Nisha Rathode

Luke Jordan

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Instruments  Vocals, guitar
Albums  Church Bells Blues
Genres  Blues
Role  Guitarist
Name  Luke Jordan

Luke Jordan httpsuploadwikimediaorgwikipediaenthumb2
Born  January 23, 1892 Appomattox County, Virginia, United States (1892-01-23)
Died  June 25, 1952, Lynchburg, Virginia, United States
Labels  Victor Talking Machine Company
Similar People  Carolina Slim, Lucille Hegamin, Doctor Clayton, Jaybird Coleman, Papa Charlie Jackson

Cocaine blues luke jordan august 1927 ragtime guitar legend


Luke Jordan (January 28, 1892 – June 25, 1952) was an American blues guitarist and vocalist of some renown, particularly in the area of his home, in Lynchburg, Virginia.

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Traveling coon luke jordan august 1927 ragtime guitar legend


Biography

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Sources conflict on Jordan's birthplace. Some sources list his birthplace as Appomattox County, Virginia, or Bluefield, West Virginia. According to his World War I draft registration card, Jordan was born in Lynchburg, Virginia. At the time of his registration on June 5, 1917, he was living in Bluefield and worked as a delivery boy and janitor. Jordan's gravestone mentions that he served in the "7th Development Battalion" during the war.

His professional career started at age 35, when he was noticed by Victor Records. He went to Charlotte, North Carolina, in 1927 and made several records. The records sold moderately well, and Victor decided to take Jordan to New York in 1929 for two more sessions. He recorded few known tracks in his career. In comparison with the harsh voices of many contemporary Delta blues musicians, Jordan sang in a smooth and relaxed tenor. During the Great Depression, Jordan stayed in Lynchburg, and was often found playing by the local shoe factory. By the 1940s, Jordan had lost his voice, and had stopped singing.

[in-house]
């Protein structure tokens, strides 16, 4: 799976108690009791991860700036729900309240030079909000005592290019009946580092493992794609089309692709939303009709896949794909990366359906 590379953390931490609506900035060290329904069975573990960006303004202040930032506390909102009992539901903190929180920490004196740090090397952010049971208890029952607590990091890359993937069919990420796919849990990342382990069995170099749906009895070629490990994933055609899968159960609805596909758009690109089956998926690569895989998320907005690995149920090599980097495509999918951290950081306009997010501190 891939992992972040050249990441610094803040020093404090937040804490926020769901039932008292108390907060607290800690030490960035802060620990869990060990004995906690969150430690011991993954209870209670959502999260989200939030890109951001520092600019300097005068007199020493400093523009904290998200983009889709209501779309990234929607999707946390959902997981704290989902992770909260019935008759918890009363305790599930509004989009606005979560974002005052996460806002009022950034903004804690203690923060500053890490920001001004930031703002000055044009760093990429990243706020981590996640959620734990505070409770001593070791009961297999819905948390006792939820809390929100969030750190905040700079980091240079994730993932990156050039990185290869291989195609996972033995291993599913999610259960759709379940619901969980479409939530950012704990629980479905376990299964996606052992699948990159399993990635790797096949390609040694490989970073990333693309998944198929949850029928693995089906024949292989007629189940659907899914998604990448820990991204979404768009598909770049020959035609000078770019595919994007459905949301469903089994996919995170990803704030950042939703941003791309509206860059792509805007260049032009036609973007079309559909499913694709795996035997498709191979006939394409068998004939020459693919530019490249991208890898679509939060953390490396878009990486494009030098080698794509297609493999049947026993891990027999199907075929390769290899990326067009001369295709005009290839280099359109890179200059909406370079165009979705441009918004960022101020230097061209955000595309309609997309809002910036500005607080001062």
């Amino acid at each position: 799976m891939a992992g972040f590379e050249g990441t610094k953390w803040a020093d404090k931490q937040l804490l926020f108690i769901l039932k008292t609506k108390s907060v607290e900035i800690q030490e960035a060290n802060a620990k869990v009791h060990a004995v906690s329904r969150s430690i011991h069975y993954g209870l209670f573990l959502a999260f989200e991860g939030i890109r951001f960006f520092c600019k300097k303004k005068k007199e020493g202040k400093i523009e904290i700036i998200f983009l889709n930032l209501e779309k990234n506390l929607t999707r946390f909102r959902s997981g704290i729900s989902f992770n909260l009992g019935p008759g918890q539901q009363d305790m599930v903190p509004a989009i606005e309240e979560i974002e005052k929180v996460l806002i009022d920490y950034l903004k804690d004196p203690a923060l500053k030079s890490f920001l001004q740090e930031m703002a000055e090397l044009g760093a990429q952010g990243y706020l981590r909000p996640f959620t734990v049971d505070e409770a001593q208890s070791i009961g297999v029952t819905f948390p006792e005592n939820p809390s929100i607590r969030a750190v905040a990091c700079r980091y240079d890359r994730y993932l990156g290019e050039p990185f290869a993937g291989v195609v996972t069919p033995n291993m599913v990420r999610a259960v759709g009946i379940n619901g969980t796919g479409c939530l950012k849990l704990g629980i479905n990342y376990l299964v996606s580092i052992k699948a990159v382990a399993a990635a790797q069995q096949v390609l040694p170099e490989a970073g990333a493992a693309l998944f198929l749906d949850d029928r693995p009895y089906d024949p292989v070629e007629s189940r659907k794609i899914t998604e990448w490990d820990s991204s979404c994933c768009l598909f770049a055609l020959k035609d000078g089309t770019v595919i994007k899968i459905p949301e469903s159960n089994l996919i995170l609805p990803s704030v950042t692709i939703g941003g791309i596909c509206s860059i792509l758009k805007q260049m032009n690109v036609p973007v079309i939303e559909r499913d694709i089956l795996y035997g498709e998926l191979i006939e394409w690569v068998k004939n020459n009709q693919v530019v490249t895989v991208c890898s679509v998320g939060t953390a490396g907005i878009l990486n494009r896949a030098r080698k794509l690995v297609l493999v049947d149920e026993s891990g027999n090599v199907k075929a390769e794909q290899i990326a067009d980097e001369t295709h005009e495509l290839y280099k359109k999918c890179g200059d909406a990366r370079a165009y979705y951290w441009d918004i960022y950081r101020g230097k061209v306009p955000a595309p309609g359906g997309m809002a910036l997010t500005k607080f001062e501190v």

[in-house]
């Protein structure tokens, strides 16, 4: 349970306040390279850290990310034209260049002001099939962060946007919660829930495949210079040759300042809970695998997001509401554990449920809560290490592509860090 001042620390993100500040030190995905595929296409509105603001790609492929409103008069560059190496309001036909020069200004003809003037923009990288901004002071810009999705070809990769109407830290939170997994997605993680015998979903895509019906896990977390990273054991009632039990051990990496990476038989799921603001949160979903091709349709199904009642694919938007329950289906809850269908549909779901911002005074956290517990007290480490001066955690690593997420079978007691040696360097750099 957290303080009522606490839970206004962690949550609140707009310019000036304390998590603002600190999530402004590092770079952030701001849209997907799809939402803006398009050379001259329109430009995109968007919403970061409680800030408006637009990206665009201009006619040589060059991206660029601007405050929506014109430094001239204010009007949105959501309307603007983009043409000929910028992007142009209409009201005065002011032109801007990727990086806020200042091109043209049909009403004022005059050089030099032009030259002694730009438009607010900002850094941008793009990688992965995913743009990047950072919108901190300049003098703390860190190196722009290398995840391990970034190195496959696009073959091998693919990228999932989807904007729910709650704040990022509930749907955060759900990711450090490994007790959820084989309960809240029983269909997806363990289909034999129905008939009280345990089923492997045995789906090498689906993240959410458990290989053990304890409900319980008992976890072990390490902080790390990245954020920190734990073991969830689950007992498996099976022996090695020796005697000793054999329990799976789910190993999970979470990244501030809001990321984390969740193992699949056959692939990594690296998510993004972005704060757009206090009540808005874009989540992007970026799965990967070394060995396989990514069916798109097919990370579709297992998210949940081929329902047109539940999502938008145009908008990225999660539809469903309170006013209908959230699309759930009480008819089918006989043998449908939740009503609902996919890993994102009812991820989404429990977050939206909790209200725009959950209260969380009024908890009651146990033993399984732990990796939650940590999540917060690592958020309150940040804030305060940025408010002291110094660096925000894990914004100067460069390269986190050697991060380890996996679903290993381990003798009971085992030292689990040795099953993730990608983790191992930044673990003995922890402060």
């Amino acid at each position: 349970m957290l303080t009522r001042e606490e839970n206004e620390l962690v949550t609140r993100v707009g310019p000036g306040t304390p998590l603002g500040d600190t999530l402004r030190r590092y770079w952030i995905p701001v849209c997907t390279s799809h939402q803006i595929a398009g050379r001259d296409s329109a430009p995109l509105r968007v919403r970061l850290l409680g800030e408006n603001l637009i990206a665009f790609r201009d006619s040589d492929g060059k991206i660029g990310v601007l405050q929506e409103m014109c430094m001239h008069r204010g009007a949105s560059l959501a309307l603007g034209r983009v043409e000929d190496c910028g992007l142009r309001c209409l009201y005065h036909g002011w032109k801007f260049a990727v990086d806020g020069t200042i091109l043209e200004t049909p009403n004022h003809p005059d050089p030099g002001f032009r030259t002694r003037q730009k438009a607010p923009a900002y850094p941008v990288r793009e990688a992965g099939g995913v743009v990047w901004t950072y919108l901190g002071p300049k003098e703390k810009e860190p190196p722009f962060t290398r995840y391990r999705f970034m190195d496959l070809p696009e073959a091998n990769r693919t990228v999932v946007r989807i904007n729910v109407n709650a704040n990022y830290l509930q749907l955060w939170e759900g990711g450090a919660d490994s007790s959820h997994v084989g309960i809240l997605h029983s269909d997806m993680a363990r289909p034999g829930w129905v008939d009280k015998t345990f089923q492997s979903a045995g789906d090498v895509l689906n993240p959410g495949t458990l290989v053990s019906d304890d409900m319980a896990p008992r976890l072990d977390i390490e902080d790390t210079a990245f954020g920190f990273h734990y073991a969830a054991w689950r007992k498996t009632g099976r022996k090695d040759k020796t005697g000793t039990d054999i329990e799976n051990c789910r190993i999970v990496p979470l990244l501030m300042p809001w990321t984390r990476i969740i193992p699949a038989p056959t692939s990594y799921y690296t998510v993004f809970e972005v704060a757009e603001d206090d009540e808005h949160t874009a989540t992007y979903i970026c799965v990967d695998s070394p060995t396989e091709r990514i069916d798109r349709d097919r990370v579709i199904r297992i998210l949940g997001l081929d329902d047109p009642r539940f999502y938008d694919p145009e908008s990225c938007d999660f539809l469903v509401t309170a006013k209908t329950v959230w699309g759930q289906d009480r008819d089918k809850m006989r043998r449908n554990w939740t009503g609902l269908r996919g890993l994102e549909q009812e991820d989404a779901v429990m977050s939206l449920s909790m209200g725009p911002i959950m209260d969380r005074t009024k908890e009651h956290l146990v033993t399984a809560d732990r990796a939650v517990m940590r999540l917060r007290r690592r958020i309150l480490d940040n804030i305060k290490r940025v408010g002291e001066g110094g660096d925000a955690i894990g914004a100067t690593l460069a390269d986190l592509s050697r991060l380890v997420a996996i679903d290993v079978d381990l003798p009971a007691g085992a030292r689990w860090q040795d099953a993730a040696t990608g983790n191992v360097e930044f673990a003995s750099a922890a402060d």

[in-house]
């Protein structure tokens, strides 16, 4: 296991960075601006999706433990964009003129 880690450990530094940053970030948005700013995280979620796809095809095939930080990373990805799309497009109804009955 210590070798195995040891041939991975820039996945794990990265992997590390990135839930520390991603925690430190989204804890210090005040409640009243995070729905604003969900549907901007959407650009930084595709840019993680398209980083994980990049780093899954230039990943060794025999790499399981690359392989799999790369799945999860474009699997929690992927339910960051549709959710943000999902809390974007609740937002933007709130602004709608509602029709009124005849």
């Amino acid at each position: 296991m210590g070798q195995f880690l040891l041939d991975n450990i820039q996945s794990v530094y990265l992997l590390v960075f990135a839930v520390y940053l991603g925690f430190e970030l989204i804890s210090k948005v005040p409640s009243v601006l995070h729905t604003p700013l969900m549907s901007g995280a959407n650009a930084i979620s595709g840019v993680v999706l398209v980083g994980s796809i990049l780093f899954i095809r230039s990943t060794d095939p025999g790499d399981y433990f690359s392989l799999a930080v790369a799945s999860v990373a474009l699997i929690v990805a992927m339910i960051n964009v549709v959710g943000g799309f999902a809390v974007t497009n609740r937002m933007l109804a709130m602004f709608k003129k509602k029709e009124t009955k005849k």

According to a second draft registration card filled out on April 27, 1942 for World War II, Jordan was living in Lynchburg, and was unemployed. Jordan was known in his early years to be a Cocaine addict, and in later life as a heavy alcoholic who was unable to hold down steady employment.

He died in Lynchburg in June 1952. His gravestone lies at Forest Hill Burial Park, in Lynchburg, Virginia.

His song "Church Bells Blues" was later recorded by Ralph Willis.

Recorded August 16, 1927, Charlotte, North Carolina

  • 39819-1. "Church Bells Blues." Victor unissued
  • 39819-2. "Church Bells Blues." Vi 21076
  • 39820-1. "Pick Poor Robin Clean." Victor unissued
  • 39820-2. "Pick Poor Robin Clean." Vi 20957
  • 39821-2. "Cocaine Blues." Vi 21076
  • 39822-1. "Traveling Coon." Vi 20957
  • Recorded November 18, 1929, New York City

  • 57703-1. "My Gal's Done Quit Me." Vi V38564
  • 57704-3. "Won't You Be Kind?" Vi V38564
  • Recorded November 19, 1929, New York City

  • 57705- . "If I Call You Mama." Vi 23400
  • 57706-2. "Look Up, Look Down." Victor unissued
  • 57707- . "Tom Brown Sits in His Prison Cell." Vi 23400
  • 57708-2. "That's a Plenty." Victor unissued
  • References

    Luke Jordan Wikipedia


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